And I do mean complete this time: what I handed to Ellie was more polished than the draft I gave her of episode one.
So I thought that I’d make first Process article about the beginning of my process – how I use my notebook.
All my initial story ideas get written by hand in a notebook. Character ideas, plot points, the way the story will end. I have to be careful with my hand writing because if I write too fast I can’t understand what I’ve written. Writing in a notebook forces me to slow down and make sure my writing is legible. This is the part where I need to listen to what my mind has to say, and so this process forces me to slow down and pay attention.
The notebook is also used to untangle knots. When I have a problem with a story, I sit down and scribble out a fake conversation with myself about what the solutions could be.
I only have one notebook going at a time. I don’t use different notebooks for different projects. I find this is important to my process; to explain why, I need to get a bit esoteric.
Every now and then, everyone thinks about something they reckon will make a good book or TV show or movie. I think an important first step someone takes on the path of ‘being a writer’ is when they start writing these ideas down. It marks the point at which they just started taking their writing more seriously.
For years I went under the false impression that I didn’t need to write any ideas down. I thought if an idea was good I would remember it. Also, I didn’t want to be one of those people who whipped out a notebook in public. I thought people would look at me and think, “oh look, that guy must think he’s a writer!”
You know how much I wrote back then? Nothing. I had heaps of ideas, but could never remember them when I needed to. (Ironically, every time I saw someone in public who was writing in a notebook, I would think, “wow! That person must be a writer or something! Lucky them!”)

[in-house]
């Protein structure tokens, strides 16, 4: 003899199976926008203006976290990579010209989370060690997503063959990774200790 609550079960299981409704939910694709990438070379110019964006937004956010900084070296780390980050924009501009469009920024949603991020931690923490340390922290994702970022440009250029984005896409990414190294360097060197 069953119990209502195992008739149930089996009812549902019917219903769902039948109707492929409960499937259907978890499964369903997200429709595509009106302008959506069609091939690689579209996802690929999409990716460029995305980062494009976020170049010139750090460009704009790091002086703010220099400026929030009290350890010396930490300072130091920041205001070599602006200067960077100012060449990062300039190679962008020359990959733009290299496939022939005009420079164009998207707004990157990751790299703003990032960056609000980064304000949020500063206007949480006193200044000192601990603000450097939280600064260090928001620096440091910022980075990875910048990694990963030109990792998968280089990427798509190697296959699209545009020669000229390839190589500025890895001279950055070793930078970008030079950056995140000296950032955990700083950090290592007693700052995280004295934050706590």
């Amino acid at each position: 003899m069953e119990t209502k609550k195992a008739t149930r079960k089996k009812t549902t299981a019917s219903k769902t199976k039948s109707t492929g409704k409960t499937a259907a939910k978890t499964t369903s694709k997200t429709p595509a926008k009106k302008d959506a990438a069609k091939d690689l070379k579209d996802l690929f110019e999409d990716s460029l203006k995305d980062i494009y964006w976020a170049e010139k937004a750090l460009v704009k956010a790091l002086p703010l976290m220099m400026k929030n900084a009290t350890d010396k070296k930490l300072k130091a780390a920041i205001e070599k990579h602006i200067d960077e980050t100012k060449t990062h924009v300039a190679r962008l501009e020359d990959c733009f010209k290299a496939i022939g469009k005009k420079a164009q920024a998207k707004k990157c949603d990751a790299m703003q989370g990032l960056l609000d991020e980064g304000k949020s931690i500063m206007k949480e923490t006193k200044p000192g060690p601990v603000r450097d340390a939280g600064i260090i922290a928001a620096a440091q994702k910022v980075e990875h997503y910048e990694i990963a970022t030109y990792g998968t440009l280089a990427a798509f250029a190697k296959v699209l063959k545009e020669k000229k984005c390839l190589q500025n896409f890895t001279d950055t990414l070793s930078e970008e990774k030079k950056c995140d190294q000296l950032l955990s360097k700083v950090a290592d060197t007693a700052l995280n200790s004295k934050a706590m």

So, returning to the process: a thought or idea has become so important to you that you pluck it out and write it down so you don’t forget it. If it’s only relevant to a certain project, such as a sudden realisation about a particular character, then I’ll draw a box around it and label it with the title of that project.
If I want to find a note I’ve made, I have to flip backwards through the previous notes I’ve made. This puts my previous ideas in front of me every time I flip through myr notebook. I only had to do this for a few weeks to realise its value. I’ve now lost count of the times I’ve found a note that I’d forgotten about, which solved some story problem I had. If I had a separate “random thoughts” notebook then I may not think to look through it. If I used a separate notebook for each project, I may not see those ideas for months or years, until I decide to start work on that project.
The final bit of the process is review. I read through the notebook at the end of each day, to review notes I’ve made or just to make sure I haven’t forgotten anything.
As a side note, I also use a similar method when using the Evernote app. Any time I add something to Evernote, I only ever add it to the main notebook. Then, at the end of the day, I sort through and categorise my notes into their proper notebooks. I find I remember them this way. I’ll talk more about Evernote in the future, as I use it quite a bit.
So that’s that – every story starts in a notebook. Not ground-breaking stuff, but now you know.